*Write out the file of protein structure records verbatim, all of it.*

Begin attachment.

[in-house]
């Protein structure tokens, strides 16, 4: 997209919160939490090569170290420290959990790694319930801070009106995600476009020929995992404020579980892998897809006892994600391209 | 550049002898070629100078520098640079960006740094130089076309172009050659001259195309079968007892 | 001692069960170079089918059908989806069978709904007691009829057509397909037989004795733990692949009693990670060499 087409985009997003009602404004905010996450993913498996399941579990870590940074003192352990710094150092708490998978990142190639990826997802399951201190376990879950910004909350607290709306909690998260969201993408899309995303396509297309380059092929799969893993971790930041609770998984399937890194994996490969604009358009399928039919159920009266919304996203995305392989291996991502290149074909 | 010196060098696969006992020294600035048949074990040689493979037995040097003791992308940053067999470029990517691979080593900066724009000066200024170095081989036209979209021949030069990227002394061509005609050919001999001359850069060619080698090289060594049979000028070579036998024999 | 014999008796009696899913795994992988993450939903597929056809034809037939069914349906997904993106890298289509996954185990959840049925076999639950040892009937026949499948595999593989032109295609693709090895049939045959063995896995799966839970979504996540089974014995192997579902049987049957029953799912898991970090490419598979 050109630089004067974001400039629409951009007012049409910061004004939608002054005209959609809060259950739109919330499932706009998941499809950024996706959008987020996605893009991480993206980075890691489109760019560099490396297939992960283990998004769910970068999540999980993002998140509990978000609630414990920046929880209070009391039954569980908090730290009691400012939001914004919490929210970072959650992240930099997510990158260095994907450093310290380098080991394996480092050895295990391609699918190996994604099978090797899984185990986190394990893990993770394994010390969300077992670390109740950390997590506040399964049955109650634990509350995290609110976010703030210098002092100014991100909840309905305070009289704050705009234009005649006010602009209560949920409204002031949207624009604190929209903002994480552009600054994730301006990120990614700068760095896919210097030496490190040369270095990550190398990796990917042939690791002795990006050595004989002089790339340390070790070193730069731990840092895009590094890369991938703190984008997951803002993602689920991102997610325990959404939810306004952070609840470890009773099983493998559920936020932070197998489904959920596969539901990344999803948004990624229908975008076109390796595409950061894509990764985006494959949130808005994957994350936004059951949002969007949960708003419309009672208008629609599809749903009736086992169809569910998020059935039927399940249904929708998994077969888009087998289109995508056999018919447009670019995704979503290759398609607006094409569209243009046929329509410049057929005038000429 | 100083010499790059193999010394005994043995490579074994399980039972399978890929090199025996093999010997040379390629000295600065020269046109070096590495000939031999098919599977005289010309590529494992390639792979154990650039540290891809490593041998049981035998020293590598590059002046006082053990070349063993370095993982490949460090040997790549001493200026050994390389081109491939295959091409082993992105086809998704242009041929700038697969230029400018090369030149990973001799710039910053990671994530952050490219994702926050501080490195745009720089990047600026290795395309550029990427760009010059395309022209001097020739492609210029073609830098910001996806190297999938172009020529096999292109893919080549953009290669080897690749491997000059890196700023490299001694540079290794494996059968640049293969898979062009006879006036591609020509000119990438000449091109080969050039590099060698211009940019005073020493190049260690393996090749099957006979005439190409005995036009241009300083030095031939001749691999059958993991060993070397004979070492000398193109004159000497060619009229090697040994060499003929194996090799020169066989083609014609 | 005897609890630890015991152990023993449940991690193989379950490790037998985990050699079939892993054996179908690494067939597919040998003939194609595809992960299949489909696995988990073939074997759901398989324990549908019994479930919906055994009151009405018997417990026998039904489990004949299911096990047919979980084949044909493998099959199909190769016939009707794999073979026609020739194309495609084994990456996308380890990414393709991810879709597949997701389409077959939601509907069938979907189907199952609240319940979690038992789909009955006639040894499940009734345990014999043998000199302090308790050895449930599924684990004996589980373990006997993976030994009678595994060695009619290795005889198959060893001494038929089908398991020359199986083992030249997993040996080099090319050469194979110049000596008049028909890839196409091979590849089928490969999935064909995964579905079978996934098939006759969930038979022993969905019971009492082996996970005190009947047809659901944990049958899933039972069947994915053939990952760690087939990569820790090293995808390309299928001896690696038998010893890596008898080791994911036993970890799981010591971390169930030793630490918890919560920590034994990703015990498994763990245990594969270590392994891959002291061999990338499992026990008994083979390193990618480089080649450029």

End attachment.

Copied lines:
[in-house]
């Protein structure tokens, strides 16, 4: 997209919160939490090569170290420290959990790694319930801070009106995600476009020929995992404020579980892998897809006892994600391209 | 550049002898070629100078520098640079960006740094130089076309172009050659001259195309079968007892 | 001692069960170079089918059908989806069978709904007691009829057509397909037989004795733990692949009693990670060499 087409985009997003009602404004905010996450993913498996399941579990870590940074003192352990710094150092708490998978990142190639990826997802399951201190376990879950910004909350607290709306909690998260969201993408899309995303396509297309380059092929799969893993971790930041609770998984399937890194994996490969604009358009399928039919159920009266919304996203995305392989291996991502290149074909 | 010196060098696969006992020294600035048949074990040689493979037995040097003791992308940053067999470029990517691979080593900066724009000066200024170095081989036209979209021949030069990227002394061509005609050919001999001359850069060619080698090289060594049979000028070579036998024999 | 014999008796009696899913795994992988993450939903597929056809034809037939069914349906997904993106890298289509996954185990959840049925076999639950040892009937026949499948595999593989032109295609693709090895049939045959063995896995799966839970979504996540089974014995192997579902049987049957029953799912898991970090490419598979 050109630089004067974001400039629409951009007012049409910061004004939608002054005209959609809060259950739109919330499932706009998941499809950024996706959008987020996605893009991480993206980075890691489109760019560099490396297939992960283990998004769910970068999540999980993002998140509990978000609630414990920046929880209070009391039954569980908090730290009691400012939001914004919490929210970072959650992240930099997510990158260095994907450093310290380098080991394996480092050895295990391609699918190996994604099978090797899984185990986190394990893990993770394994010390969300077992670390109740950390997590506040399964049955109650634990509350995290609110976010703030210098002092100014991100909840309905305070009289704050705009234009005649006010602009209560949920409204002031949207624009604190929209903002994480552009600054994730301006990120990614700068760095896919210097030496490190040369270095990550190398990796990917042939690791002795990006050595004989002089790339340390070790070193730069731990840092895009590094890369991938703190984008997951803002993602689920991102997610325990959404939810306004952070609840470890009773099983493998559920936020932070197998489904959920596969539901990344999803948004990624229908975008076109390796595409950061894509990764985006494959949130808005994957994350936004059951949002969007949960708003419309009672208008629609599809749903009736086992169809569910998020059935039927399940249904929708998994077969888009087998289109995508056999018919447009670019995704979503290759398609607006094409569209243009046929329509410049057929005038000429 | 100083010499790059193999010394005994043995490579074994399980039972399978890929090199025996093999010997040379390629000295600065020269046109070096590495000939031999098919599977005289010309590529494992390639792979154990650039540290891809490593041998049981035998020293590598590059002046006082053990070349063993370095993982490949460090040997790549001493200026050994390389081109491939295959091409082993992105086809998704242009041929700038697969230029400018090369030149990973001799710039910053990671994530952050490219994702926050501080490195745009720089990047600026290795395309550029990427760009010059395309022209001097020739492609210029073609830098910001996806190297999938172009020529096999292109893919080549953009290669080897690749491997000059890196700023490299001694540079290794494996059968640049293969898979062009006879006036591609020509000119990438000449091109080969050039590099060698211009940019005073020493190049260690393996090749099957006979005439190409005995036009241009300083030095031939001749691999059958993991060993070397004979070492000398193109004159000497060619009229090697040994060499003929194996090799020169066989083609014609 | 005897609890630890015991152990023993449940991690193989379950490790037998985990050699079939892993054996179908690494067939597919040998003939194609595809992960299949489909696995988990073939074997759901398989324990549908019994479930919906055994009151009405018997417990026998039904489990004949299911096990047919979980084949044909493998099959199909190769016939009707794999073979026609020739194309495609084994990456996308380890990414393709991810879709597949997701389409077959939601509907069938979907189907199952609240319940979690038992789909009955006639040894499940009734345990014999043998000199302090308790050895449930599924684990004996589980373990006997993976030994009678595994060695009619290795005889198959060893001494038929089908398991020359199986083992030249997993040996080099090319050469194979110049000596008049028909890839196409091979590849089928490969999935064909995964579905079978996934098939006759969930038979022993969905019971009492082996996970005190009947047809659901944990049958899933039972069947994915053939990952760690087939990569820790090293995808390309299928001896690696038998010893890596008898080791994911036993970890799981010591971390169930030793630490918890919560920590034994990703015990498994763990245990594969270590392994891959002291061999990338499992026990008994083979390193990618480089080649450029």